Bovington Primary are taking part in a mosaic workshop sponsored by PYA this year and this workshop is part of a much larger project. A permanent mosaic window for the school will be made which represents ideas from the Jurassic Coast.
The students will draw ideas that represent images based around the sky, the sea and under the sea and these will be put together into one design. The design will be replicated by the children using mosaic tiles. This project involves every student in some way, from all year groups.
During my time here I am going incorporate my rust process, the process of making, not the finished result, into the existing space at 6GINS. Normally I source rusty objects from a specific location and use them to make prints onto cloth and then turn those prints into installation which communicate a message. I had a clear idea of what I was going to do when I arrived…but when I got there it completely changed and I found myself responding to the space.
Part of my proposal requires me to source rusty objects from around the Liverpool and the dock area. I have 2 rusty objects which I am playing with at the moment – one is a handmade funnel which my studio friend gave to me – it was his granddads. The other piece is a bronze jug which a man donated to me out of his van when he saw me at my stall at “artisans in the Palm House” a few weeks ago. Im hoping the bronze jug will print green instead of rust.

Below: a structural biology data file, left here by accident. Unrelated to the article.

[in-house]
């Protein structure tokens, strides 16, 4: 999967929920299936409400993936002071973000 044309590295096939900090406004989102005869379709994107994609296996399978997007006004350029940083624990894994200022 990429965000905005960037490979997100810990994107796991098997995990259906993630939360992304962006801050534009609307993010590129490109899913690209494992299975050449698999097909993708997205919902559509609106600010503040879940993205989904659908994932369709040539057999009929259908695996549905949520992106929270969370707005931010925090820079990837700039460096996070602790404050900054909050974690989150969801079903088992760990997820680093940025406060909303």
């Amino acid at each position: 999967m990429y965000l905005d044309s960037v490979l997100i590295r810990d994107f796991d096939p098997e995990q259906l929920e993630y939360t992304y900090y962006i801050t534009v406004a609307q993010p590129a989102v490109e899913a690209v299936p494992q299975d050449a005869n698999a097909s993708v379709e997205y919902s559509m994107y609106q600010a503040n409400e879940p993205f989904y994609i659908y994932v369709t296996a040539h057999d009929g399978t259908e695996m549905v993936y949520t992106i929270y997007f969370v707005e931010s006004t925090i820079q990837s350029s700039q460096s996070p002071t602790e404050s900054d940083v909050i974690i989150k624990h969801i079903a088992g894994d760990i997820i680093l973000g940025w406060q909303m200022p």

When I was photographing the funnel I noticed the textures on the floor and walls. The textures reminded me of the colours and textures I saw on a trip to india.
The 3D installation that now stands outside in the Blue coat courtyard was created as a collaboration between artist Anna Harild and the adults from Blue room. The project started by playing around with building block structures taken from the Blue Coat architectural building. The adults played with the shapes and created new forms. They drew these forms with simple ink paintings and made miniature 3D structures with paper, tooth picks and cut up photography – they are stunning. Anna was fascinated with how the adults saw and created images in a different ways. She studied their drawings and structures and found common textures and shapes through out the work which she took into the final installation.
Exhibition from 30 June – 18 October 2015 at Tate, Liverpool.
Her work is described as “drawing with scissors, a dance between drawing and collage and Romanian Conceptualism.
I particularly liked the way the exhibition had been displayed. The artists initial notes and sketches were displayed alongside full colour sketches and textiles pieces. This enabled me to see how she worked out her ideas and what decision she made when making her final textiles pieces.
Born in Romania in 1926, and working for much of her life within a Commmunist state, Brătescu’s vivid practice has manifested as performance, textile work, paper collage and film.